By Scott Huggins
Like falling through rings of intermittent diamonds;
White laser-circles of moon.
Kinhang Chan Tzu chose those words to describe being me. Given that he was Earth’s poet laureate, and I am only my parents’ daughter, who am I to argue? I have never seen any of those things – he might be right. How can I know? Colors remind me of swimming. Like water, they surround you, but give you nothing to hold on to.
I hold the release lever to the airlock in my hand. The inner door stands open behind me. I say a brief prayer. I pull the lever down.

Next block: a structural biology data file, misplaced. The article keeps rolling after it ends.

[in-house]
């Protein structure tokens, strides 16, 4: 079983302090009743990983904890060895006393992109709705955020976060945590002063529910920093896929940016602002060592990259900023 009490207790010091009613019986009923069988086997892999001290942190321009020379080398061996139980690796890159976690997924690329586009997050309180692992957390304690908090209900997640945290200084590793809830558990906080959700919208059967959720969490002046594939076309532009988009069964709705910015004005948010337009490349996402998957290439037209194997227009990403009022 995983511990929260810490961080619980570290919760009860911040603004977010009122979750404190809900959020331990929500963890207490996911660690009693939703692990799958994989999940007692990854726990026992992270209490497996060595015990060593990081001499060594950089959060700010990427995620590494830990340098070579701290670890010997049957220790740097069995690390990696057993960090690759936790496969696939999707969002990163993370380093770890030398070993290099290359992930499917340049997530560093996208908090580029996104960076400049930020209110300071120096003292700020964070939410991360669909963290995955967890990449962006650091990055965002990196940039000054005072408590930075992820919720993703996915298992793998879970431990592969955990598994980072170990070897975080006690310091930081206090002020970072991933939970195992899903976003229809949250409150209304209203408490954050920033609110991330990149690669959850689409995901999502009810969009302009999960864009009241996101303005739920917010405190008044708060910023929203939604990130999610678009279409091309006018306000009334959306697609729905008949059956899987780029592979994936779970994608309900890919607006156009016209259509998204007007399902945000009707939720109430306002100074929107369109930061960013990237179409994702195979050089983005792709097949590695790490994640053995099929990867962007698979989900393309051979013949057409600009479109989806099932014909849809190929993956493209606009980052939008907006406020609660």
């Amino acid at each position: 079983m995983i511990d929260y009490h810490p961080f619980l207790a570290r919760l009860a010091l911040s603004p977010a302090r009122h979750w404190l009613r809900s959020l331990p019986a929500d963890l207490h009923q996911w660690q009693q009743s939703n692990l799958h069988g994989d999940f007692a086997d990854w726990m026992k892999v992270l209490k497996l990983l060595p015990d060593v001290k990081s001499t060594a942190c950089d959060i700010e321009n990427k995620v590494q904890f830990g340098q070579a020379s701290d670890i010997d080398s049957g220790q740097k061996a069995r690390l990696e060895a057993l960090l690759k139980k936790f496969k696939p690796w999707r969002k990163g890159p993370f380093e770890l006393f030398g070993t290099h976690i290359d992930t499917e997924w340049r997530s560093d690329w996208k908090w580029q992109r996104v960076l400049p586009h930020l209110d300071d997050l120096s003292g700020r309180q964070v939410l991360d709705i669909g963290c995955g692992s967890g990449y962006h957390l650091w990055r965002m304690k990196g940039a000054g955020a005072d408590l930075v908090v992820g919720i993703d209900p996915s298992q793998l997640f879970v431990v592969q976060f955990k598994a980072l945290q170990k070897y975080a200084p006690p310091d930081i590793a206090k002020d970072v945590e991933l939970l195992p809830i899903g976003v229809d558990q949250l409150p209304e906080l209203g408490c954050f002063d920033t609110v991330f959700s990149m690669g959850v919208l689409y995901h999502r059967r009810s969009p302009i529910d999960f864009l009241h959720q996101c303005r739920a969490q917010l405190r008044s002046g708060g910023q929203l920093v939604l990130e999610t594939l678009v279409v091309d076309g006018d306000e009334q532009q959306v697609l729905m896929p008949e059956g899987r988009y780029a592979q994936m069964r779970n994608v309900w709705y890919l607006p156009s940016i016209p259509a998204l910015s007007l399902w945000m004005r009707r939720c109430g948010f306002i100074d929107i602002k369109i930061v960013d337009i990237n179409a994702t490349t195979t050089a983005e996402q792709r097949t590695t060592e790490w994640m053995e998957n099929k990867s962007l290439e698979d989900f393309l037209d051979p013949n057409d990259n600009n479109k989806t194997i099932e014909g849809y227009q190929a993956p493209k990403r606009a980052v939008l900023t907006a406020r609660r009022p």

The soft wind of Langstrand rushes into the colony ship, smelling of forest and beach. Behind me, bulkheads close with soft bangs. All except the ones I’ve cut out of the circuit. No alarms sound. No lights flash. Quickly, I jog back to Cargo Bay One.
Now there is only waiting.
I crouch in a swirl of blue and black wind, and my polyfiber spear is a shaft of warmth in the ocean of air, heated by my fingers. Wind flaps against my father’s too-big combat jacket, making listening difficult. The only breathing is Uncle Jimmy’s, strapped in the gurney.
“You there, Unk?” I whisper.
“Lass? Where are you? It’s dark.”
“Yes, Unk, it’s dark. What do you see? Anything?”
“Too dark to see. Too dark for the Glass Lass. You should be in bed. Where are Don and Amy?”
“They’re safe, Unk.” As safe as sickbay can make them, anyway. (Continue Reading…)